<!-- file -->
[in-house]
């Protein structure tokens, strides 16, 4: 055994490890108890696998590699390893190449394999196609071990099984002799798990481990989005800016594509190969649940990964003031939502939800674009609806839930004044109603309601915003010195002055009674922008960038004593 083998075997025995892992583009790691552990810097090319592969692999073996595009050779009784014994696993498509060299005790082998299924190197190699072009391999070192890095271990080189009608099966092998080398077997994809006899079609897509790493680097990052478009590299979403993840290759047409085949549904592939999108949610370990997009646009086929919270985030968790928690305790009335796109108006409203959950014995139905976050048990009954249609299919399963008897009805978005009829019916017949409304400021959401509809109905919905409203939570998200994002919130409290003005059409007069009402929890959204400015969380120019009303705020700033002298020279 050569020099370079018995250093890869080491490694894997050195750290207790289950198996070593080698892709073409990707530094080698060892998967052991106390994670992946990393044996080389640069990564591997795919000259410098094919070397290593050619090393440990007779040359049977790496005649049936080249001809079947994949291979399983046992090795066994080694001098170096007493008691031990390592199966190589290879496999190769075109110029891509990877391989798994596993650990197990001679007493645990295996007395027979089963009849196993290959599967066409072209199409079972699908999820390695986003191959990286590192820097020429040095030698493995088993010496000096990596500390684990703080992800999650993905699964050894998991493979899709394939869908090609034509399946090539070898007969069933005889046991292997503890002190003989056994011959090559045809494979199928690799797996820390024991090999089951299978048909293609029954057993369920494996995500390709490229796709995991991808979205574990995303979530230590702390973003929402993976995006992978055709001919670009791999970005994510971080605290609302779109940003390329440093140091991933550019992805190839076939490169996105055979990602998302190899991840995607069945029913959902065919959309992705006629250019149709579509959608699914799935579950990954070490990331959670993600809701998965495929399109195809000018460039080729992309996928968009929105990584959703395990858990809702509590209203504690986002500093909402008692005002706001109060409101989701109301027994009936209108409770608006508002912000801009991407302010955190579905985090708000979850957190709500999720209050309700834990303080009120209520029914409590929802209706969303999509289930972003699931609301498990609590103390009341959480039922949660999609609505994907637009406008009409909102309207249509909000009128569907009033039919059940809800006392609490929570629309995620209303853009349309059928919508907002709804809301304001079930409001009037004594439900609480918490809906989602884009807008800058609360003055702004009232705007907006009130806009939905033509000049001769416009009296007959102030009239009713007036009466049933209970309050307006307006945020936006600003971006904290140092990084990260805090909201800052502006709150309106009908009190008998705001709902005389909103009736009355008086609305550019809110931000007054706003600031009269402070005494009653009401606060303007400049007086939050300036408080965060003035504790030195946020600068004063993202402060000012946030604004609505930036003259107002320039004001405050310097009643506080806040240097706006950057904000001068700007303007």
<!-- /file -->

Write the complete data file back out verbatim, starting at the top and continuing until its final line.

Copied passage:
[in-house]
């Protein structure tokens, strides 16, 4: 055994490890108890696998590699390893190449394999196609071990099984002799798990481990989005800016594509190969649940990964003031939502939800674009609806839930004044109603309601915003010195002055009674922008960038004593 083998075997025995892992583009790691552990810097090319592969692999073996595009050779009784014994696993498509060299005790082998299924190197190699072009391999070192890095271990080189009608099966092998080398077997994809006899079609897509790493680097990052478009590299979403993840290759047409085949549904592939999108949610370990997009646009086929919270985030968790928690305790009335796109108006409203959950014995139905976050048990009954249609299919399963008897009805978005009829019916017949409304400021959401509809109905919905409203939570998200994002919130409290003005059409007069009402929890959204400015969380120019009303705020700033002298020279 050569020099370079018995250093890869080491490694894997050195750290207790289950198996070593080698892709073409990707530094080698060892998967052991106390994670992946990393044996080389640069990564591997795919000259410098094919070397290593050619090393440990007779040359049977790496005649049936080249001809079947994949291979399983046992090795066994080694001098170096007493008691031990390592199966190589290879496999190769075109110029891509990877391989798994596993650990197990001679007493645990295996007395027979089963009849196993290959599967066409072209199409079972699908999820390695986003191959990286590192820097020429040095030698493995088993010496000096990596500390684990703080992800999650993905699964050894998991493979899709394939869908090609034509399946090539070898007969069933005889046991292997503890002190003989056994011959090559045809494979199928690799797996820390024991090999089951299978048909293609029954057993369920494996995500390709490229796709995991991808979205574990995303979530230590702390973003929402993976995006992978055709001919670009791999970005994510971080605290609302779109940003390329440093140091991933550019992805190839076939490169996105055979990602998302190899991840995607069945029913959902065919959309992705006629250019149709579509959608699914799935579950990954070490990331959670993600809701998965495929399109195809000018460039080729992309996928968009929105990584959703395990858990809702509590209203504690986002500093909402008692005002706001109060409101989701109301027994009936209108409770608006508002912000801009991407302010955190579905985090708000979850957190709500999720209050309700834990303080009120209520029914409590929802209706969303999509289930972003699931609301498990609590103390009341959480039922949660999609609505994907637009406008009409909102309207249509909000009128569907009033039919059940809800006392609490929570629309995620209303853009349309059928919508907002709804809301304001079930409001009037004594439900609480918490809906989602884009807008800058609360003055702004009232705007907006009130806009939905033509000049001769416009009296007959102030009239009713007036009466049933209970309050307006307006945020936006600003971006904290140092990084990260805090909201800052502006709150309106009908009190008998705001709902005389909103009736009355008086609305550019809110931000007054706003600031009269402070005494009653009401606060303007400049007086939050300036408080965060003035504790030195946020600068004063993202402060000012946030604004609505930036003259107002320039004001405050310097009643506080806040240097706006950057904000001068700007303007």